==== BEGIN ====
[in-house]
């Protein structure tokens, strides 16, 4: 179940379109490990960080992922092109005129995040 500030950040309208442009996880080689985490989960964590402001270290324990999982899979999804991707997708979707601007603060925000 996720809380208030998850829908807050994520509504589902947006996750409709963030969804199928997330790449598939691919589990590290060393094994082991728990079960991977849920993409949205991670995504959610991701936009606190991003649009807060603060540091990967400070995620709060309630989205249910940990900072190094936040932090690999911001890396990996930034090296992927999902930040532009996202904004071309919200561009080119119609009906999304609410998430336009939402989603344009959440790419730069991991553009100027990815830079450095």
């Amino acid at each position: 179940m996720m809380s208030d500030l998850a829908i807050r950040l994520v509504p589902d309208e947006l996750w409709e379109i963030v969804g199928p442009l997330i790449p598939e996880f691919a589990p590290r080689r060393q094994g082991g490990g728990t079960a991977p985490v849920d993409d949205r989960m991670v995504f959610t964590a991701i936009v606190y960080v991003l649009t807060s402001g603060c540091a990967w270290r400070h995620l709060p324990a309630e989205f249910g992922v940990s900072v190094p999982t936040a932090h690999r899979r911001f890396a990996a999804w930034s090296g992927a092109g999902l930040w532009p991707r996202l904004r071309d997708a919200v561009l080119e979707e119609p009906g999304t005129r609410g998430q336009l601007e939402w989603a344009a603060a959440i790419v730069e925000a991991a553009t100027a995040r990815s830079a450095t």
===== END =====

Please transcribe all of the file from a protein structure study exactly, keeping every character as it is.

[in-house]
């Protein structure tokens, strides 16, 4: 179940379109490990960080992922092109005129995040 500030950040309208442009996880080689985490989960964590402001270290324990999982899979999804991707997708979707601007603060925000 996720809380208030998850829908807050994520509504589902947006996750409709963030969804199928997330790449598939691919589990590290060393094994082991728990079960991977849920993409949205991670995504959610991701936009606190991003649009807060603060540091990967400070995620709060309630989205249910940990900072190094936040932090690999911001890396990996930034090296992927999902930040532009996202904004071309919200561009080119119609009906999304609410998430336009939402989603344009959440790419730069991991553009100027990815830079450095």
């Amino acid at each position: 179940m996720m809380s208030d500030l998850a829908i807050r950040l994520v509504p589902d309208e947006l996750w409709e379109i963030v969804g199928p442009l997330i790449p598939e996880f691919a589990p590290r080689r060393q094994g082991g490990g728990t079960a991977p985490v849920d993409d949205r989960m991670v995504f959610t964590a991701i936009v606190y960080v991003l649009t807060s402001g603060c540091a990967w270290r400070h995620l709060p324990a309630e989205f249910g992922v940990s900072v190094p999982t936040a932090h690999r899979r911001f890396a990996a999804w930034s090296g992927a092109g999902l930040w532009p991707r996202l904004r071309d997708a919200v561009l080119e979707e119609p009906g999304t005129r609410g998430q336009l601007e939402w989603a344009a603060a959440i790419v730069e925000a991991a553009t100027a995040r990815s830079a450095t």